His brother Dick and I were good friends. Ralph and Dick attended St. Mary’s High School, about 10 blocks north of Edison High. During high school, I used to deliver 250 Miami Heralds every day before school.

One Sunday in November 1944, I was riding my bike on 79th Street on my way to do some fishing on the causeway. I stopped at the railroad tracks for a very long troop train to pass.

A 1942 Lincoln Continental pulled up alongside of me. I looked in the back seat and there was a little man who seemed to be swallowed up in a camel’s hair overcoat. He leaned out the back window and, in a rasping voice, said, “How ya doin’ kid?”

I saw the scar on one cheek and knew immediately who it was.

I replied, “Doing fine, sir.”

It was Al Capone.

In 1948, I went to work for the telephone company, and in 1950, I spent a year as an installer on Miami Beach.

Most of the mansions had fairly elaborate multi-line systems that needed constant maintenance due to the saltwater. The Firestone Estate was located where the Fontainebleau is today, just north was the Dodge Estate, where the Eden Roc now stands.

During the summer months, the hotels closed due to lack of business and the fact that many did not have air conditioning. The American Legion scheduled its convention in October 1948, which necessitated the early opening of the hotels housing delegates.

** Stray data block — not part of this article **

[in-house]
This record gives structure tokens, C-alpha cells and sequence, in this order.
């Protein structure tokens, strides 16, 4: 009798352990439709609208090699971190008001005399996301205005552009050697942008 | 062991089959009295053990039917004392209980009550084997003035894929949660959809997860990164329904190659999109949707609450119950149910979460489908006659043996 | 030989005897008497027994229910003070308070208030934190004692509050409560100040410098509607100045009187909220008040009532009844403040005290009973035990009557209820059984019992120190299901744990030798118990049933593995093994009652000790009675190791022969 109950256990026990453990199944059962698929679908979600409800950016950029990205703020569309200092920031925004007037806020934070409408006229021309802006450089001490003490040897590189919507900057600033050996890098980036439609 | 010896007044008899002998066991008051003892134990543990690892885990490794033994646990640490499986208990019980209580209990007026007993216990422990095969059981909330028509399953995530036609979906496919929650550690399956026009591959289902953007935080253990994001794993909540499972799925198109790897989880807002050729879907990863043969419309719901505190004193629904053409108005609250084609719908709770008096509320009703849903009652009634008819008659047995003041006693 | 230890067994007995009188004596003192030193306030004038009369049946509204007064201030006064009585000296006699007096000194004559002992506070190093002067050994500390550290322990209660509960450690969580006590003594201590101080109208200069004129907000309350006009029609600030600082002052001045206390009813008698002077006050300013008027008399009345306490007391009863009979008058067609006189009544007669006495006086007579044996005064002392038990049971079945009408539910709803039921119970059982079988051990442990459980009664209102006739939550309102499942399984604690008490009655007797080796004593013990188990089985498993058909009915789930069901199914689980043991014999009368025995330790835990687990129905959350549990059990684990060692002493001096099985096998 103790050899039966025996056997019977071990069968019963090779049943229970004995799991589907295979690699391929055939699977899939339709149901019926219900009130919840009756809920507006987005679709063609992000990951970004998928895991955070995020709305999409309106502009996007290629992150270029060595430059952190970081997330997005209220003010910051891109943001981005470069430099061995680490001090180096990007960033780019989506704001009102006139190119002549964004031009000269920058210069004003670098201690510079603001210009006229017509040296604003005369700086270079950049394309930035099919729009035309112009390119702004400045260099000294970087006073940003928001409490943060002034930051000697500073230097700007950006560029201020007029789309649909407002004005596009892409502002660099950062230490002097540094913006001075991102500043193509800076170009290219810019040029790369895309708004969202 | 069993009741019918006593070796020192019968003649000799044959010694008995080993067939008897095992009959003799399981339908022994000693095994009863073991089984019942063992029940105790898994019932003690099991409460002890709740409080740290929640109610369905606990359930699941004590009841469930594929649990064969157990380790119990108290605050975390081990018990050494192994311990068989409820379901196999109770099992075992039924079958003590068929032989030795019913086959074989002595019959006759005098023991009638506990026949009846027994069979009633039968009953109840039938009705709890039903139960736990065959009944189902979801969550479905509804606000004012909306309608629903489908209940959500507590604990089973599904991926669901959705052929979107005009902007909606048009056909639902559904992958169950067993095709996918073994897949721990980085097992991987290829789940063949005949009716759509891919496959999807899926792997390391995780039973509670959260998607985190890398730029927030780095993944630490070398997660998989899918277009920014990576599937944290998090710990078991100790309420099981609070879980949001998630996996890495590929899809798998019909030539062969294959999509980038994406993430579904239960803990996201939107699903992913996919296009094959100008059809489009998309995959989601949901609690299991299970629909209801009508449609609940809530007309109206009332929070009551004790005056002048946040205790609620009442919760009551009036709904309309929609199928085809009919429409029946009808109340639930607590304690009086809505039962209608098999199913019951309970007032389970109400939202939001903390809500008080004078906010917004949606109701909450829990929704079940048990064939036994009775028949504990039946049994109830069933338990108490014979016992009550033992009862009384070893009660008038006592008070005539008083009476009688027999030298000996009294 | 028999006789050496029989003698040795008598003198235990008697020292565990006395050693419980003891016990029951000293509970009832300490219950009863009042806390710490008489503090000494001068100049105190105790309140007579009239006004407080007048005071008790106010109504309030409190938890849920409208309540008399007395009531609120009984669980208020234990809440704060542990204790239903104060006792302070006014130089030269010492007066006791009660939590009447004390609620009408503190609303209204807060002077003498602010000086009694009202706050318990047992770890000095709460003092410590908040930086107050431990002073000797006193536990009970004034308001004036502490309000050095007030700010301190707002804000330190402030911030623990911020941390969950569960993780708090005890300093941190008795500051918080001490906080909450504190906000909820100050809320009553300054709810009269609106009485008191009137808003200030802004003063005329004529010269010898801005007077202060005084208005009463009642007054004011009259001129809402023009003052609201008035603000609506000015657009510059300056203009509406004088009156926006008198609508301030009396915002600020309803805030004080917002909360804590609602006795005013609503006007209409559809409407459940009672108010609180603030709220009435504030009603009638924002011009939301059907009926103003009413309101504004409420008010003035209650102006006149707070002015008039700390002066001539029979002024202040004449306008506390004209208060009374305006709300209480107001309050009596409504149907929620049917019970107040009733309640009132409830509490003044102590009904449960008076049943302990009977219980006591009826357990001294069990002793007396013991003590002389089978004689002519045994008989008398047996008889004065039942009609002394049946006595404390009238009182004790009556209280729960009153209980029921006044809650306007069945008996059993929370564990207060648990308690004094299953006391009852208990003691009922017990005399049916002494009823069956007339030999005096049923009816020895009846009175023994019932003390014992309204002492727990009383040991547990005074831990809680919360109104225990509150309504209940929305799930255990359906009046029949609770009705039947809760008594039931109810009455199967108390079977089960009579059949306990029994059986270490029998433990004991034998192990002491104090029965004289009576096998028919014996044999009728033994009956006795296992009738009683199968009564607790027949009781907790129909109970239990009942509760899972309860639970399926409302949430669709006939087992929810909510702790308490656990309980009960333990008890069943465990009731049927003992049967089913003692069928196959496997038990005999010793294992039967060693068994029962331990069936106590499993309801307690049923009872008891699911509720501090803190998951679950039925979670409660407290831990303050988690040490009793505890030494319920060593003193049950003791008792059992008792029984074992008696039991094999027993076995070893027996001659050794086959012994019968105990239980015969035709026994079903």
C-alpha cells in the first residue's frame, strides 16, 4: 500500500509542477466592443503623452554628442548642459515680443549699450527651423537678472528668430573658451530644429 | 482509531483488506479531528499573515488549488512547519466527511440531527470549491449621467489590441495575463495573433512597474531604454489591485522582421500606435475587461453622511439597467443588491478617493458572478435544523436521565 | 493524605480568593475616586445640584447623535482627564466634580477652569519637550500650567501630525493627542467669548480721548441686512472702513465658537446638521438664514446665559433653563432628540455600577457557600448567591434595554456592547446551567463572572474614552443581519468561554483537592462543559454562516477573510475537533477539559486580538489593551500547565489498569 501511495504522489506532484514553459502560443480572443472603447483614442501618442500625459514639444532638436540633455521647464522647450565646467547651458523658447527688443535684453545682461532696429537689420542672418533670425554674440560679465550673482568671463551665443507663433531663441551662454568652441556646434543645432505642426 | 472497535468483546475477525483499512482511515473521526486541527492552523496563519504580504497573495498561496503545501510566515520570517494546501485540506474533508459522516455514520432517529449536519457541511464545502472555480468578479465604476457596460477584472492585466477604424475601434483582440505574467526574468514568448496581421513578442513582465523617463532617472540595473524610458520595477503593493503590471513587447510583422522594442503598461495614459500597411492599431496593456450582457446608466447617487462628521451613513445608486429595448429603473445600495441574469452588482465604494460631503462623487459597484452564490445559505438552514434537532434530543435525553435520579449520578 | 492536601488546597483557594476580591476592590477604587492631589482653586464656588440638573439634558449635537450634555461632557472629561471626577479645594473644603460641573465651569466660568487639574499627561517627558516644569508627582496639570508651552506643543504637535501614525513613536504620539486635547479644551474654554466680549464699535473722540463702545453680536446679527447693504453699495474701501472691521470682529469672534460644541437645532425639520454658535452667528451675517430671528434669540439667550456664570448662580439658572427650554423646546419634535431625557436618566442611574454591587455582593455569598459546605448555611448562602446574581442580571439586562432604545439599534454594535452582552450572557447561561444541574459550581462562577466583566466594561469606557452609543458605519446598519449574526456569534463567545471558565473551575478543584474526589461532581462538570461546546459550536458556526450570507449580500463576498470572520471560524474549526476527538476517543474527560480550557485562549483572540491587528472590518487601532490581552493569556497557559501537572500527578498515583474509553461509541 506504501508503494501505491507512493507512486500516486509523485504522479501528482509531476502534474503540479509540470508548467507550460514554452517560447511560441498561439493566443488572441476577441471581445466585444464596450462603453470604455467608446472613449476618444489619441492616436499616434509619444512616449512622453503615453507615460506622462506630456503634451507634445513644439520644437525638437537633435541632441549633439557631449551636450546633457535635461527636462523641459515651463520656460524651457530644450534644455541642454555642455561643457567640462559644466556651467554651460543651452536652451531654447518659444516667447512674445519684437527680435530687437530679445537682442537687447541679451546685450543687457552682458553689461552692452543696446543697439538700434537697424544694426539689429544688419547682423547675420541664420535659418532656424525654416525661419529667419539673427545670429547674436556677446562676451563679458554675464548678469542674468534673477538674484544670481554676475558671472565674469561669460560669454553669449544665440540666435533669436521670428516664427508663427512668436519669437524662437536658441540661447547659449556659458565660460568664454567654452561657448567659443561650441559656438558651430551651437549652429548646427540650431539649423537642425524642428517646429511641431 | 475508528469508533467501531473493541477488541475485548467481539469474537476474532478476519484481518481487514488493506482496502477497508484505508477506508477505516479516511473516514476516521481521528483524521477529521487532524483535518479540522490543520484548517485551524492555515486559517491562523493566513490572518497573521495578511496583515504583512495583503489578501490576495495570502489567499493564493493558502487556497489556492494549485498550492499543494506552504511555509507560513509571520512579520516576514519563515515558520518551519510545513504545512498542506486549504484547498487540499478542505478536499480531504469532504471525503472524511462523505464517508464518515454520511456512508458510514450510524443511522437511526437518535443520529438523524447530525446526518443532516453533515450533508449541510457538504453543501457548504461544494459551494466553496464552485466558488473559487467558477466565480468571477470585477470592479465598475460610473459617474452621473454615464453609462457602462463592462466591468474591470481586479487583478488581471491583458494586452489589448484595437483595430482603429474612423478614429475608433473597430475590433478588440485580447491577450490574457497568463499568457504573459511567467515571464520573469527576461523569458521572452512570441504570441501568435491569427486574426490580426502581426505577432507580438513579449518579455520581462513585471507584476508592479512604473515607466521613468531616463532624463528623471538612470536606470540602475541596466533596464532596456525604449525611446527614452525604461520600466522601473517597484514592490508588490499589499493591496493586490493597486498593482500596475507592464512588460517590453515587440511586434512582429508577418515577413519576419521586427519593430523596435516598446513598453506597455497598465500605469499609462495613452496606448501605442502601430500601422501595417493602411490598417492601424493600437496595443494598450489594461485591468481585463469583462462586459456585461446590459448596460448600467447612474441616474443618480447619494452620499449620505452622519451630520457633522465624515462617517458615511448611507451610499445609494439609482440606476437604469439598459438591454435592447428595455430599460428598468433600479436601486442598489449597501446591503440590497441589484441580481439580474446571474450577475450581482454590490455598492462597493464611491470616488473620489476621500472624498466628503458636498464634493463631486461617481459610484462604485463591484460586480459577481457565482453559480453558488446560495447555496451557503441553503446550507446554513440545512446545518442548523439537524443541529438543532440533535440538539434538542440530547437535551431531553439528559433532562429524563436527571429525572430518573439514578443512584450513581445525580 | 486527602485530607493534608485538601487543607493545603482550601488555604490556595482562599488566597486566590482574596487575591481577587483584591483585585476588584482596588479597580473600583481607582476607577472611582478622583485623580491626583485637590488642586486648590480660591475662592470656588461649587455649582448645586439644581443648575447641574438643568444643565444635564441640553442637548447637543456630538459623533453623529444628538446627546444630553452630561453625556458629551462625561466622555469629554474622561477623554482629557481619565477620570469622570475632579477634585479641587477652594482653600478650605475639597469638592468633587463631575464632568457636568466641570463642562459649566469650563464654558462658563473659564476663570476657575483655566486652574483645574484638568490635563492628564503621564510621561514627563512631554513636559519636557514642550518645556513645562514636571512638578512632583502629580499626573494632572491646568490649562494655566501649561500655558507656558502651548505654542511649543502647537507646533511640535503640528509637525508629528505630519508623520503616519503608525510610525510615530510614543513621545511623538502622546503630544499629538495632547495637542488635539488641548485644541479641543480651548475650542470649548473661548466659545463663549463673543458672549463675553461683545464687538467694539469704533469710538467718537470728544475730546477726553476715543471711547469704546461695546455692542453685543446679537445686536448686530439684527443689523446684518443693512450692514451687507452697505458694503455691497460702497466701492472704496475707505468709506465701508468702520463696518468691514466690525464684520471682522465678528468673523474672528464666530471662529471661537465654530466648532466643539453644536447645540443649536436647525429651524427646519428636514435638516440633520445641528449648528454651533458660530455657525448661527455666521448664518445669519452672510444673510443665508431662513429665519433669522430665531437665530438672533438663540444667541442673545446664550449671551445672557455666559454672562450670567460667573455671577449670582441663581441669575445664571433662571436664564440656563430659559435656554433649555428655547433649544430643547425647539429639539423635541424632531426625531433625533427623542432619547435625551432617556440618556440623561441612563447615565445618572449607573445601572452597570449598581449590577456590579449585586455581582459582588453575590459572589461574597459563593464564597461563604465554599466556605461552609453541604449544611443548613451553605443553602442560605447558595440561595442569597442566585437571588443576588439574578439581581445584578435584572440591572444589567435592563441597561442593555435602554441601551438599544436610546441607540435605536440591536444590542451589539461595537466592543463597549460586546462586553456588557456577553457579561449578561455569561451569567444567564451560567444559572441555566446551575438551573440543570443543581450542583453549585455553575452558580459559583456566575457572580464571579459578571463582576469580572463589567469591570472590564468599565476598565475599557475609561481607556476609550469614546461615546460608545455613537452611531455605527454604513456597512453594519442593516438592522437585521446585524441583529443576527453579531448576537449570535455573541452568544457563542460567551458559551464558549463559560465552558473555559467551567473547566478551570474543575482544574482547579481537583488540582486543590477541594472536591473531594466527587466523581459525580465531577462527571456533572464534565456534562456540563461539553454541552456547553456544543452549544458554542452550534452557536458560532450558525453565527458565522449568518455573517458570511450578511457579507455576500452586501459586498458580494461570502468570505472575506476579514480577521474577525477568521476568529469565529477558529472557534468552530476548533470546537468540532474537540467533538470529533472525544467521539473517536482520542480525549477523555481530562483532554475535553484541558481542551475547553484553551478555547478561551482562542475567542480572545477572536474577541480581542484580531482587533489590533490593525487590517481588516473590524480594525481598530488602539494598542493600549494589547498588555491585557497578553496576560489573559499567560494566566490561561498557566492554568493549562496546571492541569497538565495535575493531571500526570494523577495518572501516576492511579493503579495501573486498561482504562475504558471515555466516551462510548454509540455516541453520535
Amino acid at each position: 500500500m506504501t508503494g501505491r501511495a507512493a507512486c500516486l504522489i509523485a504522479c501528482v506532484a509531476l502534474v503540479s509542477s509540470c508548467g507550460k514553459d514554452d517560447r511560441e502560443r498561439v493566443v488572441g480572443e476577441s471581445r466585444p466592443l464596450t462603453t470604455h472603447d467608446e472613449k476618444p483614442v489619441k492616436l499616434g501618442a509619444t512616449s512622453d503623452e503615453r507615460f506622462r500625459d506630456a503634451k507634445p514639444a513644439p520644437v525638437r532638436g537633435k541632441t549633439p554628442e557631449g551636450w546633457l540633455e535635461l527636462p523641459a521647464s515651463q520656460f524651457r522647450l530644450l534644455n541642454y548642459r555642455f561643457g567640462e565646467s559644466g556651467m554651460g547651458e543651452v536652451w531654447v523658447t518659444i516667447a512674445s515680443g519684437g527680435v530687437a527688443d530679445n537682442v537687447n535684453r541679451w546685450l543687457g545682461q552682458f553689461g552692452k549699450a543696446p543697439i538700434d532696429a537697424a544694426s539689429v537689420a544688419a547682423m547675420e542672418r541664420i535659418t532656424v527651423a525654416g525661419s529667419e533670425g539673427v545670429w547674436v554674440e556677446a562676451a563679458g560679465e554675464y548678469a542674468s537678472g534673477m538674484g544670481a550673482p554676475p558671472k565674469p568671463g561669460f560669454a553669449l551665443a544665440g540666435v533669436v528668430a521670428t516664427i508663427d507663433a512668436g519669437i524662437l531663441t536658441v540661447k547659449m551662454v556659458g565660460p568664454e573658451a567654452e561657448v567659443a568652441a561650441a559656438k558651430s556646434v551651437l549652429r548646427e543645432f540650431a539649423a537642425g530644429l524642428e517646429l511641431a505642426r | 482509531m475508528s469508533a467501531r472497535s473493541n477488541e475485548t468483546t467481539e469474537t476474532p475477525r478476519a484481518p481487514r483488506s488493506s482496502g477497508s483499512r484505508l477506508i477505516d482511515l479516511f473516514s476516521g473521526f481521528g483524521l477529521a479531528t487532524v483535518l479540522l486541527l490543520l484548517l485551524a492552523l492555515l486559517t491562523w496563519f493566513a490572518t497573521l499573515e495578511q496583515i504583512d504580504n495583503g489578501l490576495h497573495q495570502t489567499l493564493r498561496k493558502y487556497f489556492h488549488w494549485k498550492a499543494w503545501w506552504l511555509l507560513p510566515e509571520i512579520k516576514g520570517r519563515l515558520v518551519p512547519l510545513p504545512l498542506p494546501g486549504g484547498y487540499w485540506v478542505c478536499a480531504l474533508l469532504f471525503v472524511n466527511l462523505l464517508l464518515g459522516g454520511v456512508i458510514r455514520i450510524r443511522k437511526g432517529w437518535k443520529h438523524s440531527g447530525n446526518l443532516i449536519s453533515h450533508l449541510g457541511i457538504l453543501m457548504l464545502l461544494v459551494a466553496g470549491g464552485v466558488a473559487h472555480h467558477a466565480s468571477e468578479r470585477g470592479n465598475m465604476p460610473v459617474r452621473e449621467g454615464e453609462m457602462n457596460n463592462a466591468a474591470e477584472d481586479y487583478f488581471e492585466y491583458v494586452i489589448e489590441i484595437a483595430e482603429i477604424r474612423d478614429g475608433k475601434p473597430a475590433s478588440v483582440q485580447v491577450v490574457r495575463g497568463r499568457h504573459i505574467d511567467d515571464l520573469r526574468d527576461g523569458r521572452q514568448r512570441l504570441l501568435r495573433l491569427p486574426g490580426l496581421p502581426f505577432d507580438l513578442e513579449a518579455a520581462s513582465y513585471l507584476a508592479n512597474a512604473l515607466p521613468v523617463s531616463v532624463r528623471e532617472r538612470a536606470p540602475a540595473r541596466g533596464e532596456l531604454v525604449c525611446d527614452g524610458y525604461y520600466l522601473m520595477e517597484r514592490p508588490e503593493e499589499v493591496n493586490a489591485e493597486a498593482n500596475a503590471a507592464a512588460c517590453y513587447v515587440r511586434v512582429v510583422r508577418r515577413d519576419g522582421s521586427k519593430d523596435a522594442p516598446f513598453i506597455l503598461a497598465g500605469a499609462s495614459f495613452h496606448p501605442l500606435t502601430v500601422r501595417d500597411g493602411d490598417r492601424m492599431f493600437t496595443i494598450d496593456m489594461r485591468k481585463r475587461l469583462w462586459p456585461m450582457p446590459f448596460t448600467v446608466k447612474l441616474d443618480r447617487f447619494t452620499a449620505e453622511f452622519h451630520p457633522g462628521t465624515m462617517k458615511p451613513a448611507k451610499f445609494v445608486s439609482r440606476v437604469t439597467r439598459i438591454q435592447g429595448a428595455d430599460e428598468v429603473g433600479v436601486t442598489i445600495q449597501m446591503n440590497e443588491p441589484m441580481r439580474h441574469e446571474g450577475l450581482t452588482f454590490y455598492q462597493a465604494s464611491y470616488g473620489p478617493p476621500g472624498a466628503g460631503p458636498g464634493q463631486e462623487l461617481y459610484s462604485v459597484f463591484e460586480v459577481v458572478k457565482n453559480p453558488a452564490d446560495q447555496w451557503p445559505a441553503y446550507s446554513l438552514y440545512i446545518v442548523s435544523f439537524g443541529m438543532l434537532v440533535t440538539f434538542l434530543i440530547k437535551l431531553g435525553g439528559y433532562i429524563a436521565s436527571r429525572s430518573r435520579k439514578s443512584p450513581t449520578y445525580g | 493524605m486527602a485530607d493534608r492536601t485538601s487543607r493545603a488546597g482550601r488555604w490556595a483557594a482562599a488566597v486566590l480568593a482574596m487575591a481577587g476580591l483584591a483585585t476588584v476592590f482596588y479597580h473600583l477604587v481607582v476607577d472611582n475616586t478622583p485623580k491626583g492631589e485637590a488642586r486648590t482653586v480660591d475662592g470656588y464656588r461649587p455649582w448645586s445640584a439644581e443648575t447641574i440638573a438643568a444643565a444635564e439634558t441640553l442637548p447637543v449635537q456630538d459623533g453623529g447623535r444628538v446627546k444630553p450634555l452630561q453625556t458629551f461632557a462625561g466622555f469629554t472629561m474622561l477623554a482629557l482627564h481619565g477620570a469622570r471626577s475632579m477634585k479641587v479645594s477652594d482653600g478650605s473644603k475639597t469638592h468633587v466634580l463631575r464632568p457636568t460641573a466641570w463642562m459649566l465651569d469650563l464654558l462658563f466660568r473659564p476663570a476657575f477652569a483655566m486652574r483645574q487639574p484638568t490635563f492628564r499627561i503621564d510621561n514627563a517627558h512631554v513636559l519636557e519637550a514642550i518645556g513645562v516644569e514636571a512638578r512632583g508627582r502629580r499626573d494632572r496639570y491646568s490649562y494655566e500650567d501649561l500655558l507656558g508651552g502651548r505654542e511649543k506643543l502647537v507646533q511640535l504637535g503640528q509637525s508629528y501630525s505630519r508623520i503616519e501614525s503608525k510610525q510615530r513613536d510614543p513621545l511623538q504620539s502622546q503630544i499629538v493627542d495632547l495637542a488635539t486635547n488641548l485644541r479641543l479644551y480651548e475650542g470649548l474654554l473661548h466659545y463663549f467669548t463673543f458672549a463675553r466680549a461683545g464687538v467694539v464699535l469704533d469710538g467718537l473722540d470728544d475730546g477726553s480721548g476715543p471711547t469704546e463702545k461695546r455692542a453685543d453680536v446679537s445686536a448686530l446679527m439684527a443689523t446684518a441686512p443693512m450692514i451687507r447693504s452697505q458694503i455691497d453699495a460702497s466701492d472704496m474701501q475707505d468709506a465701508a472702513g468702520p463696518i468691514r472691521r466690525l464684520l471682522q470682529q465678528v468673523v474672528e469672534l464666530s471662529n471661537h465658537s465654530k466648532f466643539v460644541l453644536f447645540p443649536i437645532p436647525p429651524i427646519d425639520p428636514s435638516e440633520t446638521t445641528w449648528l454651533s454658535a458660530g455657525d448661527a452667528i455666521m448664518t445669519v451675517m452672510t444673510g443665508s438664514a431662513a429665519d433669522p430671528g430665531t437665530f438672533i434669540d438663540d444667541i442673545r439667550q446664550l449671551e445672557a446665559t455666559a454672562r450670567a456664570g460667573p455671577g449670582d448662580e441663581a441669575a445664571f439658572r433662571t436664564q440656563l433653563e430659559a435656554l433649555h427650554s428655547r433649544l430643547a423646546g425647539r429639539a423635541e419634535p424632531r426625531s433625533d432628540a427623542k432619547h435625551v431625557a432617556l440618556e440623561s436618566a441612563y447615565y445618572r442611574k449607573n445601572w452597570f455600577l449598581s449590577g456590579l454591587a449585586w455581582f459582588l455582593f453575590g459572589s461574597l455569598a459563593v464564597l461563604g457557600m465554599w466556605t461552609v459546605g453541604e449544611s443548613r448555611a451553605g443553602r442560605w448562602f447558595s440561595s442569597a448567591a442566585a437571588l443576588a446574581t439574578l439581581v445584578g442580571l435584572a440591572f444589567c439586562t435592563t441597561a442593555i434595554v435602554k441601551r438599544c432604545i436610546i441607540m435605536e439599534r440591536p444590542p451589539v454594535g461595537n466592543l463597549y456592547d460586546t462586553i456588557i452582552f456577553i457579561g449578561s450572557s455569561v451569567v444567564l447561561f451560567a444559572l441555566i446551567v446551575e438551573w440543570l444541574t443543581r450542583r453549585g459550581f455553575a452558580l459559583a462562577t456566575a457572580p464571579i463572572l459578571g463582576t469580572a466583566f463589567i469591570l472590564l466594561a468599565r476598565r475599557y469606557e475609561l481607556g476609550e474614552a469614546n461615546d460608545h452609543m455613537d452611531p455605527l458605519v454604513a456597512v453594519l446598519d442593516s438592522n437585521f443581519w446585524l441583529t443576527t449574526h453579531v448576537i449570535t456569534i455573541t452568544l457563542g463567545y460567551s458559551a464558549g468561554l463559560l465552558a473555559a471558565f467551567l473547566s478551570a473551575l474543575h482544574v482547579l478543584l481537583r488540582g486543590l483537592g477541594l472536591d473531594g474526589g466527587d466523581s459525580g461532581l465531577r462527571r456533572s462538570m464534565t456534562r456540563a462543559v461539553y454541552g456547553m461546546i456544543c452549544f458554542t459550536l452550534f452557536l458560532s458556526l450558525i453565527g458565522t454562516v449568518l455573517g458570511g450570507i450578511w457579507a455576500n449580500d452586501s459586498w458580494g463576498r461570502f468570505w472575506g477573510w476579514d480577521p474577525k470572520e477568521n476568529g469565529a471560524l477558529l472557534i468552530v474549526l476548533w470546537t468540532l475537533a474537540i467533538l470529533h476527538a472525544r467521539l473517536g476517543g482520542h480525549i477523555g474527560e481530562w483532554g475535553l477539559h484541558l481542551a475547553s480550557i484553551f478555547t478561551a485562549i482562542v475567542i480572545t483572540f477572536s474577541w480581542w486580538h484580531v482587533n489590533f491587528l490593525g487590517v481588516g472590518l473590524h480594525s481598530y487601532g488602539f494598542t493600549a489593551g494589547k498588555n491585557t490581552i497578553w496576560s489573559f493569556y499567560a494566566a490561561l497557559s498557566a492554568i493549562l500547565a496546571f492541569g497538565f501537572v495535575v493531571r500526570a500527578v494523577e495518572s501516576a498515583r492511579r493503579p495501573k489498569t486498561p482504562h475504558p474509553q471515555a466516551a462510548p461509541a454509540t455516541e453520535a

I was a helper with a PBX installer-repairman when a call came in to proceed immediately to the Roney Plaza Hotel. When we arrived, we were ushered into the Presidential Suite. After being frisked by Secret Service, we were instructed to hook up the “hot line” for Mr. Truman, who was the featured speaker for the convention.

Before wireless technology, the president required a direct land line to Washington wherever he went. As I sat on the floor installing the telephone set, I glanced up and saw a pair of sturdy legs attached to a pair of sensible shoes standing next to me. It was Mrs. Bess Truman. She was a lovely and gracious lady without a trace of pretension who introduced herself to all those present, both great and small.

In 1951, I joined the Army. In reality, I joined one day before I was due to be drafted. In November 1952 at Camp Stewart, Ga., our unit was out in the swamp conducting its Army Training Test before deployment overseas.

During mail call, the company clerk said, “Telegram for Lt. McCormick.”

Back then, telegrams were usually the bringers of bad news. The wire was from my father. It read, “After 27 years, we finally did it.”

He went on to give the score for the Edison-Miami High annual Thanksgiving Day game. It was the first time Edison had won in more than a quarter century.

Telegrams went out all over the world that night.

Richard H. McCormick, DVM, was born in Miami’s Victoria Hospital in 1930. He graduated from Edison High School in 1948 and Auburn University in 1965, and practiced veterinary medicine in Miami for more than 45 years.